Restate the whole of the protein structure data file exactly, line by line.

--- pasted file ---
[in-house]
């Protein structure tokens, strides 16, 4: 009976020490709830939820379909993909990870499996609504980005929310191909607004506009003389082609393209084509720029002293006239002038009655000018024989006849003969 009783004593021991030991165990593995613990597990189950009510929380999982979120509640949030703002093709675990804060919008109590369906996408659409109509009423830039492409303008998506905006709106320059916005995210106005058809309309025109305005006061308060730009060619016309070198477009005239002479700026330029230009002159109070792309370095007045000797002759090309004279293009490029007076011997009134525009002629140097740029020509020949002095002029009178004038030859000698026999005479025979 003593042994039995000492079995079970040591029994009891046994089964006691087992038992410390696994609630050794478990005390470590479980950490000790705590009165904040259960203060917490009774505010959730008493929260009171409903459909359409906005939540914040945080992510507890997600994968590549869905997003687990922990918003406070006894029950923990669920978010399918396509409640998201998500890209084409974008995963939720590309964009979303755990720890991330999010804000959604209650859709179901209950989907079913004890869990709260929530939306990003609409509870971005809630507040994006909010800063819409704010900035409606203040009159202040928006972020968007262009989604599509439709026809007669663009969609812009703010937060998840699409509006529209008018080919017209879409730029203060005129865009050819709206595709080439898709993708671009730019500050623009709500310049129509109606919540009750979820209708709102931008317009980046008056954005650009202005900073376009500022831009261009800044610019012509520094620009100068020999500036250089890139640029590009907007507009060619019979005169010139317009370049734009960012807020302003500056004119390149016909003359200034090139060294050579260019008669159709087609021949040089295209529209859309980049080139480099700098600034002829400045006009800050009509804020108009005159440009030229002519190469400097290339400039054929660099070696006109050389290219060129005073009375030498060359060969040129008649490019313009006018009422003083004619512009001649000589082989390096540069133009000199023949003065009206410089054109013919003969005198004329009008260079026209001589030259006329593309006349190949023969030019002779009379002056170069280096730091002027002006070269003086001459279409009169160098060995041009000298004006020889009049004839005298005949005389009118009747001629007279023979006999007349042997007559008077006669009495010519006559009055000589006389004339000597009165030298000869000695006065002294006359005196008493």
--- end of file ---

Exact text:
[in-house]
């Protein structure tokens, strides 16, 4: 009976020490709830939820379909993909990870499996609504980005929310191909607004506009003389082609393209084509720029002293006239002038009655000018024989006849003969 009783004593021991030991165990593995613990597990189950009510929380999982979120509640949030703002093709675990804060919008109590369906996408659409109509009423830039492409303008998506905006709106320059916005995210106005058809309309025109305005006061308060730009060619016309070198477009005239002479700026330029230009002159109070792309370095007045000797002759090309004279293009490029007076011997009134525009002629140097740029020509020949002095002029009178004038030859000698026999005479025979 003593042994039995000492079995079970040591029994009891046994089964006691087992038992410390696994609630050794478990005390470590479980950490000790705590009165904040259960203060917490009774505010959730008493929260009171409903459909359409906005939540914040945080992510507890997600994968590549869905997003687990922990918003406070006894029950923990669920978010399918396509409640998201998500890209084409974008995963939720590309964009979303755990720890991330999010804000959604209650859709179901209950989907079913004890869990709260929530939306990003609409509870971005809630507040994006909010800063819409704010900035409606203040009159202040928006972020968007262009989604599509439709026809007669663009969609812009703010937060998840699409509006529209008018080919017209879409730029203060005129865009050819709206595709080439898709993708671009730019500050623009709500310049129509109606919540009750979820209708709102931008317009980046008056954005650009202005900073376009500022831009261009800044610019012509520094620009100068020999500036250089890139640029590009907007507009060619019979005169010139317009370049734009960012807020302003500056004119390149016909003359200034090139060294050579260019008669159709087609021949040089295209529209859309980049080139480099700098600034002829400045006009800050009509804020108009005159440009030229002519190469400097290339400039054929660099070696006109050389290219060129005073009375030498060359060969040129008649490019313009006018009422003083004619512009001649000589082989390096540069133009000199023949003065009206410089054109013919003969005198004329009008260079026209001589030259006329593309006349190949023969030019002779009379002056170069280096730091002027002006070269003086001459279409009169160098060995041009000298004006020889009049004839005298005949005389009118009747001629007279023979006999007349042997007559008077006669009495010519006559009055000589006389004339000597009165030298000869000695006065002294006359005196008493």